One of the greatest pleasures of entertainment in London is that its theatres have the resources to bring to life a favoured book from your childhood. This accounts for multiple Alice in Wonderlands but since Matilda and Charlie and the Chocolate Factory the genre has hit the big time.
So it’s with a certain amount of wonderment we anticipated Emil and the Detectives, a book which inspired not just a ten-year-old’s sense of boyhood adventure but also a determination to see the Berlin landmarks that it depicts in the inter-war, pre-Wall era.
Emil is the classic innocent abroad. A ‘good boy’ dutifully dispatched by his hardworking hairdresser mother by train to visit his grandmother in Berlin, the trusting lad is robbed of some money which is recovered by a gang of street urchins who help him track down and unmask the thief. It has parallels in the 1947 Ealing Comedy Hue and Cry, which also uses the cityscape almost as an extra character in the plot. Fritz Lang-style projections in Bunny Christie’s rangy lamp-lit angular tunnel set make it look threatening and mysterious as seen through a child’s eye with glimpses through windows and doorways of the adult jazz age.
Like Ms Christie, Emil sees the world in black and white, and the story depends on a convincing villain realised superbly by Stuart McQuarrie as a combination of black-hatted baddie, and a complex twitching psychotic. Another highly praiseworthy performance comes from Naomi Frederick, sweetly calm and centred as Ida Tischbein, Emil’s mother. All the children’s roles are shared by three actors and on our night Daniel Patten made an engaging debut as an innocent but sometimes wise-beyond-his-years Emil. The other kids are possibly a bit over-drilled and while confident in their lines and moves can come across as slightly mechanical. There are audibility problems too.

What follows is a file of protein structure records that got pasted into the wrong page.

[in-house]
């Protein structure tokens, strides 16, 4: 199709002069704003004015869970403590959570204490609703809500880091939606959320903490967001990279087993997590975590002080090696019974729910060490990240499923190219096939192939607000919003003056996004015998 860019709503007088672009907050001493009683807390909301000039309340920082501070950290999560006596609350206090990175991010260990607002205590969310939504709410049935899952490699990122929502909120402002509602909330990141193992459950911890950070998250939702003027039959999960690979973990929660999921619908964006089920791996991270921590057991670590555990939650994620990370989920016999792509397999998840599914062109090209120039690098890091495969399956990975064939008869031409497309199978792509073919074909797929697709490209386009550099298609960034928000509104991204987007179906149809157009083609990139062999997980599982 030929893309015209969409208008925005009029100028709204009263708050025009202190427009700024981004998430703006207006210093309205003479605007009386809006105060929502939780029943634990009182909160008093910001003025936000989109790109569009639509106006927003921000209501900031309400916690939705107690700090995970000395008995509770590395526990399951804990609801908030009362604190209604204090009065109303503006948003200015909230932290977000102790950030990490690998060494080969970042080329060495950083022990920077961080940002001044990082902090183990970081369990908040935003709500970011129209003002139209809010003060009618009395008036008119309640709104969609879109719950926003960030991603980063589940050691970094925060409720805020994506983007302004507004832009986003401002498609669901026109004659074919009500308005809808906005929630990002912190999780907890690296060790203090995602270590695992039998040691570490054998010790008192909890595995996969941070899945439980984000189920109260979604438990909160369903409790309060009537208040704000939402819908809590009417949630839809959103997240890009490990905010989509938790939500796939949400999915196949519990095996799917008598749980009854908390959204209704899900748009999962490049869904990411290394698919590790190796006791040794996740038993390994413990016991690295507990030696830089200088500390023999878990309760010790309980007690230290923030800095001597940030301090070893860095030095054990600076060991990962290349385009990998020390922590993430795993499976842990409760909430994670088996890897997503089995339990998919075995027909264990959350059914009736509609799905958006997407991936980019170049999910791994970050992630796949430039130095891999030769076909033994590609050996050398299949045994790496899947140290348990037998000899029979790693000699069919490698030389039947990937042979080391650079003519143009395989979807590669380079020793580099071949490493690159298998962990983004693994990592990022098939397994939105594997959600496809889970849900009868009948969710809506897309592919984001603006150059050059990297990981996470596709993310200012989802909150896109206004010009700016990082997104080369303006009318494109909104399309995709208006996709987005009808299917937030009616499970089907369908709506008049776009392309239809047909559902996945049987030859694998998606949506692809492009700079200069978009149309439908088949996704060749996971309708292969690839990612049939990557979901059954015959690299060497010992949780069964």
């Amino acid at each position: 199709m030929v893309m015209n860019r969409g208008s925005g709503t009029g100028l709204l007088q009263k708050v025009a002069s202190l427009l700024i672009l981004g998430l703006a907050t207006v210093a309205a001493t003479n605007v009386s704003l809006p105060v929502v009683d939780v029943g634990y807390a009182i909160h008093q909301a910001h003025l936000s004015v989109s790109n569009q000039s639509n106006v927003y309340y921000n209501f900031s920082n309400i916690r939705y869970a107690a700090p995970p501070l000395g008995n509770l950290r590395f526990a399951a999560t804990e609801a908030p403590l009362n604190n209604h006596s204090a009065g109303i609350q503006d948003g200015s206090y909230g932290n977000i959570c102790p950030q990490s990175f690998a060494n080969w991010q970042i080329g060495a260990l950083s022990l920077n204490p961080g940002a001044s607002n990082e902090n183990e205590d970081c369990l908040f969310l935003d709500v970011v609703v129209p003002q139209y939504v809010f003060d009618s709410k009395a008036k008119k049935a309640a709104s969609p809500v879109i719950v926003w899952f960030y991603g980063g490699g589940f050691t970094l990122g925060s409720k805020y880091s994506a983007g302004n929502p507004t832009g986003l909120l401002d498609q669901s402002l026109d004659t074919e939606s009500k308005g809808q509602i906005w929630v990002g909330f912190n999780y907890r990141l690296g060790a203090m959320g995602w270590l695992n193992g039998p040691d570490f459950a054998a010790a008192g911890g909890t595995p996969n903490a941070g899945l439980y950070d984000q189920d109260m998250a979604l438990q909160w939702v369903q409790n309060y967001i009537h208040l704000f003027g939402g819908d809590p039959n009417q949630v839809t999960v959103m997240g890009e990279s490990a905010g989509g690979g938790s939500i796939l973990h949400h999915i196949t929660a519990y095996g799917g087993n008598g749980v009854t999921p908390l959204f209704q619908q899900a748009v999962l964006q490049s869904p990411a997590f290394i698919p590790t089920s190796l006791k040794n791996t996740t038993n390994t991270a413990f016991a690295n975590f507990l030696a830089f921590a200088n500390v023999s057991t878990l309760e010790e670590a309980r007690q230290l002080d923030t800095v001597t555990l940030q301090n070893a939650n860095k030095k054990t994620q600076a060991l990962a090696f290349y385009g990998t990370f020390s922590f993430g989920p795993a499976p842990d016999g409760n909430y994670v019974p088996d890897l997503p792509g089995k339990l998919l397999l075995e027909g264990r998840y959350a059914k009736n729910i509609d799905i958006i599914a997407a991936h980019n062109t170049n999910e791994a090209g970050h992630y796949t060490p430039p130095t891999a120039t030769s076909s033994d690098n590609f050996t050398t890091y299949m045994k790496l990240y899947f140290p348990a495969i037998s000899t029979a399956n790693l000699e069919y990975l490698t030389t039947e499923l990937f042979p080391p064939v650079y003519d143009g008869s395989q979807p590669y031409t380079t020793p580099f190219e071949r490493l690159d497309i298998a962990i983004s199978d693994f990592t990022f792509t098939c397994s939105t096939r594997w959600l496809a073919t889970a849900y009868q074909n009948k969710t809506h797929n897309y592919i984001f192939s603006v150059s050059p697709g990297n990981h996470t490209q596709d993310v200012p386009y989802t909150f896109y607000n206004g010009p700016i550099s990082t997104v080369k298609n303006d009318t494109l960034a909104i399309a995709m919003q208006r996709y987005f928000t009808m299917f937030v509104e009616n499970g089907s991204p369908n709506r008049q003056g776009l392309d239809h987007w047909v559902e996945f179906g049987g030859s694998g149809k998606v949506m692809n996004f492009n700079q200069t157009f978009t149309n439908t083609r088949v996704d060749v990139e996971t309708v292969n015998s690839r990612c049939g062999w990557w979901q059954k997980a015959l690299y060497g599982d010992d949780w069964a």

Carl Miller’s super-intelligent adaptation brings the book stunningly to life and delivers real excitement in the chase to find the thief, against an intriguing background of the political situation — this is Berlin in the same period as Cabaret and the boys often paraphrase their own parents’ views about communist or foreigners although — set just two years before Cabaret — the J-word isn’t mentioned. He handles the tender relationship between mother and son, which is fundamental to Erich Kaestner’s writing, with finesse but smartly engineers a rift between them and thereby creates a further opportunity for pathos. You need not be ashamed to find a lump in your throat at the end, and several serious and paternal-looking gentlemen in the audience felt the need to blow noses loudly at the curtain call.
This could be a great big hit for the National and certainly has more to offer the imaginative child or the bookish parent than any number of commercial pantomimes.
Emil and the Detectives runs at the National Theatre until 18 March 2014.
We saw Emil and the Detectives on a press ticket provided by the NT.